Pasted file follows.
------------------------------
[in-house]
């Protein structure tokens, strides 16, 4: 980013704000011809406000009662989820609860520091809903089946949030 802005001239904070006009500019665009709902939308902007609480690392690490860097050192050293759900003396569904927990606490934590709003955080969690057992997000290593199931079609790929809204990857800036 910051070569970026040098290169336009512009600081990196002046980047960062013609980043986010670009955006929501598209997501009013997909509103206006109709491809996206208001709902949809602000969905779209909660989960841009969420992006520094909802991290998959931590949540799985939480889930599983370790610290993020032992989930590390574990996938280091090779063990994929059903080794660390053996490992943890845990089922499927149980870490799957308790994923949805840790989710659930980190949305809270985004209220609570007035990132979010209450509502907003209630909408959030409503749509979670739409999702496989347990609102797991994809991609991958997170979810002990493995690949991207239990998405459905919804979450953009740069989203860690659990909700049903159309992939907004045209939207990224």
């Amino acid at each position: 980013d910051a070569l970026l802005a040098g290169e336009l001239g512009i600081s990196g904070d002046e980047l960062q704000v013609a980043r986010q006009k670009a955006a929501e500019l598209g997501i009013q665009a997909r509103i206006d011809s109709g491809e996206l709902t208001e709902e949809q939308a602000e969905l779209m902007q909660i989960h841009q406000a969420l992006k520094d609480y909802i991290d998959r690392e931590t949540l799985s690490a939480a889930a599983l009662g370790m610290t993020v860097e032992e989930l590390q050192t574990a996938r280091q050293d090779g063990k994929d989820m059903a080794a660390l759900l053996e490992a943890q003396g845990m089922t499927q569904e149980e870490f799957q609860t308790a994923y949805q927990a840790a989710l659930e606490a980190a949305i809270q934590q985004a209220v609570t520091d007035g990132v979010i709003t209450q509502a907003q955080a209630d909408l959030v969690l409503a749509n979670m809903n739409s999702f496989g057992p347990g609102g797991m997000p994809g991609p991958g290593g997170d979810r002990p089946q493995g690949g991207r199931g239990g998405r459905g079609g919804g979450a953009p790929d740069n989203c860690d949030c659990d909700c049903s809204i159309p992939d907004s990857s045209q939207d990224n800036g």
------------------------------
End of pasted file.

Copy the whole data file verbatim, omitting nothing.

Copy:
[in-house]
């Protein structure tokens, strides 16, 4: 980013704000011809406000009662989820609860520091809903089946949030 802005001239904070006009500019665009709902939308902007609480690392690490860097050192050293759900003396569904927990606490934590709003955080969690057992997000290593199931079609790929809204990857800036 910051070569970026040098290169336009512009600081990196002046980047960062013609980043986010670009955006929501598209997501009013997909509103206006109709491809996206208001709902949809602000969905779209909660989960841009969420992006520094909802991290998959931590949540799985939480889930599983370790610290993020032992989930590390574990996938280091090779063990994929059903080794660390053996490992943890845990089922499927149980870490799957308790994923949805840790989710659930980190949305809270985004209220609570007035990132979010209450509502907003209630909408959030409503749509979670739409999702496989347990609102797991994809991609991958997170979810002990493995690949991207239990998405459905919804979450953009740069989203860690659990909700049903159309992939907004045209939207990224």
């Amino acid at each position: 980013d910051a070569l970026l802005a040098g290169e336009l001239g512009i600081s990196g904070d002046e980047l960062q704000v013609a980043r986010q006009k670009a955006a929501e500019l598209g997501i009013q665009a997909r509103i206006d011809s109709g491809e996206l709902t208001e709902e949809q939308a602000e969905l779209m902007q909660i989960h841009q406000a969420l992006k520094d609480y909802i991290d998959r690392e931590t949540l799985s690490a939480a889930a599983l009662g370790m610290t993020v860097e032992e989930l590390q050192t574990a996938r280091q050293d090779g063990k994929d989820m059903a080794a660390l759900l053996e490992a943890q003396g845990m089922t499927q569904e149980e870490f799957q609860t308790a994923y949805q927990a840790a989710l659930e606490a980190a949305i809270q934590q985004a209220v609570t520091d007035g990132v979010i709003t209450q509502a907003q955080a209630d909408l959030v969690l409503a749509n979670m809903n739409s999702f496989g057992p347990g609102g797991m997000p994809g991609p991958g290593g997170d979810r002990p089946q493995g690949g991207r199931g239990g998405r459905g079609g919804g979450a953009p790929d740069n989203c860690d949030c659990d909700c049903s809204i159309p992939d907004s990857s045209q939207d990224n800036g």